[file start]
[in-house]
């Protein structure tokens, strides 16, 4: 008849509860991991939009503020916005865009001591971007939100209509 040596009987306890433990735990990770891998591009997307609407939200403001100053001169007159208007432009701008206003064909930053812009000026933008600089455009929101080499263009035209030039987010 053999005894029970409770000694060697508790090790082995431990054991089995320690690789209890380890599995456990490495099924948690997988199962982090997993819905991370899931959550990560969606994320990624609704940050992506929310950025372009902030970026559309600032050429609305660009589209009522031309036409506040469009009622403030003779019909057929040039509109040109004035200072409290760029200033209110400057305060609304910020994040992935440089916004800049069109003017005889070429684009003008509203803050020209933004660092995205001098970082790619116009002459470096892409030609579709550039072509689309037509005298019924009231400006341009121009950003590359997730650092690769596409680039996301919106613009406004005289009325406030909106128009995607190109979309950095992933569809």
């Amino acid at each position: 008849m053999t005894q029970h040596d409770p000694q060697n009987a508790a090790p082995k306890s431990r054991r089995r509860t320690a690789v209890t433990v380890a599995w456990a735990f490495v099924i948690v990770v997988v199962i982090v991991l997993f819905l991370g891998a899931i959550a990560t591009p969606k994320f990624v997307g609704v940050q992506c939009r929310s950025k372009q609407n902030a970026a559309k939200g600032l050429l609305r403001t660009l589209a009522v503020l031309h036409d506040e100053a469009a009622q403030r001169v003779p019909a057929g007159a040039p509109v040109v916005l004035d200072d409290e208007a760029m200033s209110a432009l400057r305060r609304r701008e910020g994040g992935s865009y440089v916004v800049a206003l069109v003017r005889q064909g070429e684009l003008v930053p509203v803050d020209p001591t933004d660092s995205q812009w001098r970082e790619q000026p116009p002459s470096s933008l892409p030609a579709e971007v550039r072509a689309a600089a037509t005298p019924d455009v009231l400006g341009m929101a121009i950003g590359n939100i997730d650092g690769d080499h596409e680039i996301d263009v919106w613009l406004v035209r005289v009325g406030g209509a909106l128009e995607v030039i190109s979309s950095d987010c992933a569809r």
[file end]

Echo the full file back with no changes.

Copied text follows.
[in-house]
């Protein structure tokens, strides 16, 4: 008849509860991991939009503020916005865009001591971007939100209509 040596009987306890433990735990990770891998591009997307609407939200403001100053001169007159208007432009701008206003064909930053812009000026933008600089455009929101080499263009035209030039987010 053999005894029970409770000694060697508790090790082995431990054991089995320690690789209890380890599995456990490495099924948690997988199962982090997993819905991370899931959550990560969606994320990624609704940050992506929310950025372009902030970026559309600032050429609305660009589209009522031309036409506040469009009622403030003779019909057929040039509109040109004035200072409290760029200033209110400057305060609304910020994040992935440089916004800049069109003017005889070429684009003008509203803050020209933004660092995205001098970082790619116009002459470096892409030609579709550039072509689309037509005298019924009231400006341009121009950003590359997730650092690769596409680039996301919106613009406004005289009325406030909106128009995607190109979309950095992933569809």
């Amino acid at each position: 008849m053999t005894q029970h040596d409770p000694q060697n009987a508790a090790p082995k306890s431990r054991r089995r509860t320690a690789v209890t433990v380890a599995w456990a735990f490495v099924i948690v990770v997988v199962i982090v991991l997993f819905l991370g891998a899931i959550a990560t591009p969606k994320f990624v997307g609704v940050q992506c939009r929310s950025k372009q609407n902030a970026a559309k939200g600032l050429l609305r403001t660009l589209a009522v503020l031309h036409d506040e100053a469009a009622q403030r001169v003779p019909a057929g007159a040039p509109v040109v916005l004035d200072d409290e208007a760029m200033s209110a432009l400057r305060r609304r701008e910020g994040g992935s865009y440089v916004v800049a206003l069109v003017r005889q064909g070429e684009l003008v930053p509203v803050d020209p001591t933004d660092s995205q812009w001098r970082e790619q000026p116009p002459s470096s933008l892409p030609a579709e971007v550039r072509a689309a600089a037509t005298p019924d455009v009231l400006g341009m929101a121009i950003g590359n939100i997730d650092g690769d080499h596409e680039i996301d263009v919106w613009l406004v035209r005289v009325g406030g209509a909106l128009e995607v030039i190109s979309s950095d987010c992933a569809r």